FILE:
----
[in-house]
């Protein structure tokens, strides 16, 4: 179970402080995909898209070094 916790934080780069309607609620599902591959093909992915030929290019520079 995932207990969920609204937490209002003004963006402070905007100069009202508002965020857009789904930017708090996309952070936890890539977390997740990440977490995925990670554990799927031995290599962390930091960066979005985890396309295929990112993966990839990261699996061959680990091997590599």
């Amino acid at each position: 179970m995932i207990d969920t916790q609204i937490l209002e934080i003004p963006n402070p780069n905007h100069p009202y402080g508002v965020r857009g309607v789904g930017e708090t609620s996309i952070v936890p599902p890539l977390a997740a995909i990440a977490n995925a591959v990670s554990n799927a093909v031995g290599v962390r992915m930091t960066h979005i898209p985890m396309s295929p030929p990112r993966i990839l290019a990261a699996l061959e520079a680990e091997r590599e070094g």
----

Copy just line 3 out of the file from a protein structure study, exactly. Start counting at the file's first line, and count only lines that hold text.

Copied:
């Amino acid at each position: 179970m995932i207990d969920t916790q609204i937490l209002e934080i003004p963006n402070p780069n905007h100069p009202y402080g508002v965020r857009g309607v789904g930017e708090t609620s996309i952070v936890p599902p890539l977390a997740a995909i990440a977490n995925a591959v990670s554990n799927a093909v031995g290599v962390r992915m930091t960066h979005i898209p985890m396309s295929p030929p990112r993966i990839l290019a990261a699996l061959e520079a680990e091997r590599e070094g």